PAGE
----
FIG. 1 is a cutaway view of one embodiment of a coaxial liquid cooled fuel rail assembly of the present invention;

FIG. 2 is cutaway, detail view of the inlet end plug subassembly of FIG. 1; and

FIG. 3 is a cutaway, detail view of the outlet end plug subassembly of FIG. 1;

Corresponding reference characters indicate corresponding parts throughout the several views. The exemplification set out herein illustrates one preferred embodiment of the invention, in one form, and such exemplification is not to be construed as limiting the scope of the invention in any manner.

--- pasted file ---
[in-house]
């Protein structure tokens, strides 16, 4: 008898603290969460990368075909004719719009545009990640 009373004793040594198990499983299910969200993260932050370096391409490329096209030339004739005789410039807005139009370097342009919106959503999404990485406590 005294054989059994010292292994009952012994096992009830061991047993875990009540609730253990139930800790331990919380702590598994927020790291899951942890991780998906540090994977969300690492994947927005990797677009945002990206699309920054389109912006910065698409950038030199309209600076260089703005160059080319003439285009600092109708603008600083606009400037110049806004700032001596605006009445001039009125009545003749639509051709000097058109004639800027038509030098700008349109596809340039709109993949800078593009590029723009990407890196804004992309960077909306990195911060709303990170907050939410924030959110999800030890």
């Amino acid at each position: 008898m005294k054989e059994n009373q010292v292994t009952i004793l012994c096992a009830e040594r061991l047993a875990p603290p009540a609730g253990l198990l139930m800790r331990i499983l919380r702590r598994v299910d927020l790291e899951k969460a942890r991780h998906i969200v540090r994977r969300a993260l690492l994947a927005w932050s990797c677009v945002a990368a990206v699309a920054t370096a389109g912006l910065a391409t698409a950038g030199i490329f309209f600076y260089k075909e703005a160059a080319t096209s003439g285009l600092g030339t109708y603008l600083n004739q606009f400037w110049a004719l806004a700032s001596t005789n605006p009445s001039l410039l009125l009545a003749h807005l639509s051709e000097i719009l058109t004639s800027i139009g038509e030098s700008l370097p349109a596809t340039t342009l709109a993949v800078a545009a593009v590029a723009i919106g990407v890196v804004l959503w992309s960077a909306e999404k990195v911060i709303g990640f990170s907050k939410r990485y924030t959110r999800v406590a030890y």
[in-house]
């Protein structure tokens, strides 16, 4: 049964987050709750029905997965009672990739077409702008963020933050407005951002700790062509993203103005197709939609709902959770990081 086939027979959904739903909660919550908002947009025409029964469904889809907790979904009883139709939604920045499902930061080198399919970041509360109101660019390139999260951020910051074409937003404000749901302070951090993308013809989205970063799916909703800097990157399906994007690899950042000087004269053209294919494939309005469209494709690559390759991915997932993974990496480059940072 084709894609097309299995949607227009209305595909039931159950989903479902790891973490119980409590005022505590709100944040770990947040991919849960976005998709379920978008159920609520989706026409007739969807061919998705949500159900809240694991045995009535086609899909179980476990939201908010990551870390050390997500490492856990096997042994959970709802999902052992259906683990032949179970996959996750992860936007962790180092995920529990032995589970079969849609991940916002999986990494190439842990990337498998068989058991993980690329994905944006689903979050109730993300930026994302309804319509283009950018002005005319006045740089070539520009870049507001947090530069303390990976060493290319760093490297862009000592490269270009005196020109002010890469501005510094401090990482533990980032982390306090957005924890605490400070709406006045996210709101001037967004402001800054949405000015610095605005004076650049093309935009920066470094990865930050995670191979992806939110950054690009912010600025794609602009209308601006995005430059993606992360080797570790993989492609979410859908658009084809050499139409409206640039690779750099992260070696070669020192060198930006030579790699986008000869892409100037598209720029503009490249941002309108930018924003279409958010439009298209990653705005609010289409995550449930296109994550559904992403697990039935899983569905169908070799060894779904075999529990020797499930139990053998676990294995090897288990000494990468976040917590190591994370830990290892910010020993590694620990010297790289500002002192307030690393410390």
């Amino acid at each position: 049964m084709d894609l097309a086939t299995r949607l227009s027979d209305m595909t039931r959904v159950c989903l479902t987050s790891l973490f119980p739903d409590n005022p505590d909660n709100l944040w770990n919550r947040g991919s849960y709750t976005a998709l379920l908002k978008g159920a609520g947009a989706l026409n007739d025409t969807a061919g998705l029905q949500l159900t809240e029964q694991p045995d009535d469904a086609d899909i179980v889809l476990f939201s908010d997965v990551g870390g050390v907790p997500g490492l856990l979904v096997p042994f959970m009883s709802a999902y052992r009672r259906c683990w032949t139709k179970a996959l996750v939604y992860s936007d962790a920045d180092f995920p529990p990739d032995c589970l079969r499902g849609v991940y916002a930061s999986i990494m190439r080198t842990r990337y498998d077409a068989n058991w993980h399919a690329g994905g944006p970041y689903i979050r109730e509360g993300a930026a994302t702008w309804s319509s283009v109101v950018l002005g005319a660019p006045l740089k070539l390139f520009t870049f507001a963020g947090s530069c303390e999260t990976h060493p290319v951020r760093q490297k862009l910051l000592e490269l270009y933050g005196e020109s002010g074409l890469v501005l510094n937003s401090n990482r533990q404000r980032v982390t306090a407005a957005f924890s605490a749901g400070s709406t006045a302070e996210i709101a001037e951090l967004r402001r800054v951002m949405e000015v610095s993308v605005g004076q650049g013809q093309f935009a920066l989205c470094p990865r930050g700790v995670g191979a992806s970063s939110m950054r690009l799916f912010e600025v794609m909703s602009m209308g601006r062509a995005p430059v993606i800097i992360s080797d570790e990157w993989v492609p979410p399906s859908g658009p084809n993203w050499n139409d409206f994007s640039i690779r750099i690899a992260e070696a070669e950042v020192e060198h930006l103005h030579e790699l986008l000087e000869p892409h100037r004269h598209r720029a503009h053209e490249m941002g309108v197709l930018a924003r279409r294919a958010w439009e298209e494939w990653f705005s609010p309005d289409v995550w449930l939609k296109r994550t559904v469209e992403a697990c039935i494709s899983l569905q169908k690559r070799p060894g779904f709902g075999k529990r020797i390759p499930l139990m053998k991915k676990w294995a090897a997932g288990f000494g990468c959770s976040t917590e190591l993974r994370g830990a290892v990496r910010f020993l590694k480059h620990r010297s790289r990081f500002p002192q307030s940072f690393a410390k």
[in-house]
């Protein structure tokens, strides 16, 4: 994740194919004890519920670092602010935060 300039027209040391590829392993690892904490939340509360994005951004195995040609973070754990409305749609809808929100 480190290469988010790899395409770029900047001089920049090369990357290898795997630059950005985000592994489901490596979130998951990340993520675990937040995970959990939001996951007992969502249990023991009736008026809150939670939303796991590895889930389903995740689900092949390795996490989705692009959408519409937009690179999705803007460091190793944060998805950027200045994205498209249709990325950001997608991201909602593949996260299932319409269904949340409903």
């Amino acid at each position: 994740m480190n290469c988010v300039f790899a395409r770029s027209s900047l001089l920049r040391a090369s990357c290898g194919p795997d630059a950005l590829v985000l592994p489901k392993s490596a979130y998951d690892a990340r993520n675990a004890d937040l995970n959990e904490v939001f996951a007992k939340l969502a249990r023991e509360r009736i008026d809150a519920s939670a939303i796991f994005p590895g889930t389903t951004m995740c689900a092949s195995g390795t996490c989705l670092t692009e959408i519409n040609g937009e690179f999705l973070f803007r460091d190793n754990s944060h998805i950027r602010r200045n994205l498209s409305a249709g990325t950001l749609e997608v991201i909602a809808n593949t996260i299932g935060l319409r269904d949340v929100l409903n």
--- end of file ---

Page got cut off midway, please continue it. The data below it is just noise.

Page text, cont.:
DESCRIPTION OF THE PREFERRED EMBODIMENT

Referring now to the figures and particularly to FIG. 1, there is shown one embodiment of a coaxial liquid cooled fuel rail assembly 10 of the present invention. Coaxial liquid cooled fuel rail assembly 10 includes fuel conduit 12, coolant conduit 14, fuel inlet 16, fuel outlet 18, inlet end plug assembly 20, outlet end plug assembly 22, and ports 30 a, 30 b, 30 c, and 30 d. Fuel conduit 12 and coolant conduit 14 are coaxial, with a portion of coolant conduit 14 passing through and being surrounded by fuel conduit 12.